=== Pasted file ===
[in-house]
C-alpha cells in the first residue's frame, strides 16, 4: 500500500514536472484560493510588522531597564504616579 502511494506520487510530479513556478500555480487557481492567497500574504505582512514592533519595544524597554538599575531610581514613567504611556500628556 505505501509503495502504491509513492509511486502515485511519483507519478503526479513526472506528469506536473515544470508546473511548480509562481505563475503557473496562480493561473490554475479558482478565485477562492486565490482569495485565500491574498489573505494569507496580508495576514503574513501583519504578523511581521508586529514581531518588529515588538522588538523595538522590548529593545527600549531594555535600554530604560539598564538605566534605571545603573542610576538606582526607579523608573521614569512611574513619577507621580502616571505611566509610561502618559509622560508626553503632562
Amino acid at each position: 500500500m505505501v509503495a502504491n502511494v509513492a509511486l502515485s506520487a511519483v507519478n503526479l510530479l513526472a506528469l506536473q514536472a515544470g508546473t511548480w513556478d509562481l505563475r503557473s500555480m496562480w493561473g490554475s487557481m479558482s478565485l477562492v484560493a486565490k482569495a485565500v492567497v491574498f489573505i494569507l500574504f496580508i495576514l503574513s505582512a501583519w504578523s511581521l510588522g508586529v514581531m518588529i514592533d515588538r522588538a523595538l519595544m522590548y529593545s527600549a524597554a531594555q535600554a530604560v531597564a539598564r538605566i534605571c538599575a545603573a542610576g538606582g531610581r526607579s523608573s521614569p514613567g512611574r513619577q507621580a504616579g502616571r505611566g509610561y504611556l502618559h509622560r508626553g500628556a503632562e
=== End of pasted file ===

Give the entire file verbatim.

[in-house]
C-alpha cells in the first residue's frame, strides 16, 4: 500500500514536472484560493510588522531597564504616579 502511494506520487510530479513556478500555480487557481492567497500574504505582512514592533519595544524597554538599575531610581514613567504611556500628556 505505501509503495502504491509513492509511486502515485511519483507519478503526479513526472506528469506536473515544470508546473511548480509562481505563475503557473496562480493561473490554475479558482478565485477562492486565490482569495485565500491574498489573505494569507496580508495576514503574513501583519504578523511581521508586529514581531518588529515588538522588538523595538522590548529593545527600549531594555535600554530604560539598564538605566534605571545603573542610576538606582526607579523608573521614569512611574513619577507621580502616571505611566509610561502618559509622560508626553503632562
Amino acid at each position: 500500500m505505501v509503495a502504491n502511494v509513492a509511486l502515485s506520487a511519483v507519478n503526479l510530479l513526472a506528469l506536473q514536472a515544470g508546473t511548480w513556478d509562481l505563475r503557473s500555480m496562480w493561473g490554475s487557481m479558482s478565485l477562492v484560493a486565490k482569495a485565500v492567497v491574498f489573505i494569507l500574504f496580508i495576514l503574513s505582512a501583519w504578523s511581521l510588522g508586529v514581531m518588529i514592533d515588538r522588538a523595538l519595544m522590548y529593545s527600549a524597554a531594555q535600554a530604560v531597564a539598564r538605566i534605571c538599575a545603573a542610576g538606582g531610581r526607579s523608573s521614569p514613567g512611574r513619577q507621580a504616579g502616571r505611566g509610561y504611556l502618559h509622560r508626553g500628556a503632562e